To Give, or Not to Give…

On my way to the grocery store, a young boy, maybe 9 or 10 approached me, wearing torn jeans and dirty clothes.  His hands were held out, making gestures as though he was putting food in his mouth.  Without even thinking about it really I just turned away and kept going to the store.  At the entrance sat an old woman, who regularly sits there to beg.   

As usual, now that it’s gotten warm, there seems to be an increase in people begging, near the malls, supermarkets, major intersections,  etc.  People begging is a fact of life in Egypt.  They can present a quandary for foreigners.  For one thing, many from more properous countries have not seen the kind of poverty that exists in third world countries (believe it or not some Egyptians will dispute with you over whether or not Egypt is a third-world country, but that’s another story).  For another thing, foreigners can be the main target of beggers.  Foreigners seemed to be viewed as ‘rich’, even though we might be people of modest means in our own countries. 

When I first arrived here, I felt moved to give to most people who asked.  I never would have turned away someone like the young boy I saw today.  The first I remember was an old woman at the souk, who kissed the ruba junay I gave her (1/4 of an Egyptian pound), the second a woman crying in front of the masjid, holding onto her son.  As time passed, I became hardened, especially since it seemed that foreigners were special ‘targets.’  In my opinion, if someone is in need, they are not going to beg just when they see that you are not from Egypt.

I’ll recount some experiences.  I have had people actually run towards me.  One woman was hurrying, calling out ya madam, ya madam.  I kept going because I thought it was pretty audacious to chase after someone to ask for money.  Another woman beckoned me at the souk, making a tisk, tisk sound.  Giving her the benefit of the doubt, I stopped, thinking maybe she had a question,  she also was asking for money.

I’ve read travel books encouraging people not to give to beggars because it makes it difficult for other travelers.  Beggars will come to expect a handout.  There is a double dilemma for muslims.  Aren’t we supposed to ‘want for our brother what we want for ourselves?’  Aren’t there ahadith about the Prophet, salallahu aleyhe wassalaam, giving to who asked?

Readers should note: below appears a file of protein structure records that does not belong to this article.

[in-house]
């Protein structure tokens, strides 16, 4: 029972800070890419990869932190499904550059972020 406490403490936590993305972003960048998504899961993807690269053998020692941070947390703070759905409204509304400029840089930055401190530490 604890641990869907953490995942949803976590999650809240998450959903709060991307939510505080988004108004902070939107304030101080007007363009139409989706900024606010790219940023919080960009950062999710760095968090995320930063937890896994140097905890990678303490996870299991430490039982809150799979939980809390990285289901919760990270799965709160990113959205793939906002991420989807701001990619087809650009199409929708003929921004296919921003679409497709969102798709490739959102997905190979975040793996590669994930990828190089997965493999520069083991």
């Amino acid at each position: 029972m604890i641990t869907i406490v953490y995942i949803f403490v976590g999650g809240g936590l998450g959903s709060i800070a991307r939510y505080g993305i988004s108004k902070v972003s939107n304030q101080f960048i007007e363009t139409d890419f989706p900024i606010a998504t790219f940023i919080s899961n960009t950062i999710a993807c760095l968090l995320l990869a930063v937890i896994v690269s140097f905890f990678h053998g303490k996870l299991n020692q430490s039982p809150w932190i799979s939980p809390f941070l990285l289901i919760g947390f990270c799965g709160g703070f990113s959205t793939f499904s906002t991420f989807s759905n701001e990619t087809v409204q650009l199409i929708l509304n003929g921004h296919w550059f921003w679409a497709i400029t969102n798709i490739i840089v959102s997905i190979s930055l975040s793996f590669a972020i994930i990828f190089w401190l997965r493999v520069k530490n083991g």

I don’t turn everyone away.  I almost always give to elderly women.  There is just something very pitiful about an old woman out in the street begging.  Doesn’t she have children to care for her, family?  Maybe I see myself in these old women.  God knows I’d hate to be old and forced to beg. 

The people who I rarely give to are men and children.  I usually feel shy to give to men, even if they are old.  Occasionally if the kids are with me, I’ll hand them the money and let them give it.   I don’t give to children because most of the time it’s an adult putting them up to beg and I can’t agree with that.  I don’t judge the parents.  They were born into what looks to me like crushing poverty and most likely will die in it.  I don’t know what I would do in their situation, but I still don’t like someone pushing their kid to ask me.

The last group, disabled and younger women, it’s a case by case basis.  I’ve grown to be weary and somewhat suspicious because of all the trickters and professional beggars out there.  I’ll write about them later, inshallah.

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6 Responses

  1. Salaams Sis: I enjoy your blog! I saw a pregnant woman begging outside of a masjid in Brooklyn, New York. The size of her “stomach” would indicate she was nearly ready to give birth. I was terribly upset to see a sister in this condition begging, so I gave her some money. But I continued to see her regularly over the next few years, always with the same size “stomach” lol! Poor thing; what a longgggggggg pregnancy!

  2. Wa alaikum salaam. Thanks for stopping by. I liked reading your blog also. In the states we weren’t in a big city so it was veeery rare to see a muslim beg at the masjid. Probably once. Wassalaam

  3. I used to be so generous untill I discovered some begger drive cars! I’ve stopped giving little children and abled bodied men and women. If I want to give sadaqah I start with those closest to me. If they are not in need of my money then I consider outsiders friends and extended relatives. At least I know they are the sort who might need occasionally but cannot outright beg or even ask for it.

    PS. Hope you haven’t stopped blogging. 🙂

  4. LOL Bubbles. I’ve heard of that in the U.S. There was a man named ‘Shakey Jake’ who played a guitar and sang for money near the university I attended. People told me he owned his own house! I’m pretty sure most of the people in Egypt who ask are poor, but maybe not poor enough to beg.

    Hey, I’m here, just busy with 3 young kids and one big one (husband) lol.

  5. Welcome back 🙂

    You know, untill I got married I never knew why women fondly reffered to their husbands as ‘the big baby’. When it dawned on me I was like, “Good God! They really ARE big babies.” But it makes them all the more lovable, hehe…

  6. As salaam alaikum,

    What I usually give to beggars in the States is food because that is usually all I have, masha allah. Maybe some type of snack I am carrying along with me for the children that we would be eating on some outing. If they are truly needy they will take it and appreciate the food. Have you tried giving them food? If so, what are they reactions to that?

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